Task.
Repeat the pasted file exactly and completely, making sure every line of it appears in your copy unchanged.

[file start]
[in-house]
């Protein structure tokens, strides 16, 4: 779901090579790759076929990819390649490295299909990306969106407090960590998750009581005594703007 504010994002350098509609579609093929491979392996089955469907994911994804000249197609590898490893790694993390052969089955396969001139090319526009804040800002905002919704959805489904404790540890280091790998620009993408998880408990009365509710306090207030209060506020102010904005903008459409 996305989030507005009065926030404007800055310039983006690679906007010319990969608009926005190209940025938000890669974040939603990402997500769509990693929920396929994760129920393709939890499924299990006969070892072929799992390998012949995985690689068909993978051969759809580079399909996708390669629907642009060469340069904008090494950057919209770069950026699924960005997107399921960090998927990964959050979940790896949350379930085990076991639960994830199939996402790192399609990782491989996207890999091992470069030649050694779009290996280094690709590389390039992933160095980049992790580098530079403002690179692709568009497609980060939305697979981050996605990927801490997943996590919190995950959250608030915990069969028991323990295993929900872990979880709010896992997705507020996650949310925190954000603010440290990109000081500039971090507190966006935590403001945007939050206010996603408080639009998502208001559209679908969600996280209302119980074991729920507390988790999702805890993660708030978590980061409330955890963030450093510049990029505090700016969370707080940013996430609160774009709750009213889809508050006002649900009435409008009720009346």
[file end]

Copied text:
[in-house]
């Protein structure tokens, strides 16, 4: 779901090579790759076929990819390649490295299909990306969106407090960590998750009581005594703007 504010994002350098509609579609093929491979392996089955469907994911994804000249197609590898490893790694993390052969089955396969001139090319526009804040800002905002919704959805489904404790540890280091790998620009993408998880408990009365509710306090207030209060506020102010904005903008459409 996305989030507005009065926030404007800055310039983006690679906007010319990969608009926005190209940025938000890669974040939603990402997500769509990693929920396929994760129920393709939890499924299990006969070892072929799992390998012949995985690689068909993978051969759809580079399909996708390669629907642009060469340069904008090494950057919209770069950026699924960005997107399921960090998927990964959050979940790896949350379930085990076991639960994830199939996402790192399609990782491989996207890999091992470069030649050694779009290996280094690709590389390039992933160095980049992790580098530079403002690179692709568009497609980060939305697979981050996605990927801490997943996590919190995950959250608030915990069969028991323990295993929900872990979880709010896992997705507020996650949310925190954000603010440290990109000081500039971090507190966006935590403001945007939050206010996603408080639009998502208001559209679908969600996280209302119980074991729920507390988790999702805890993660708030978590980061409330955890963030450093510049990029505090700016969370707080940013996430609160774009709750009213889809508050006002649900009435409008009720009346």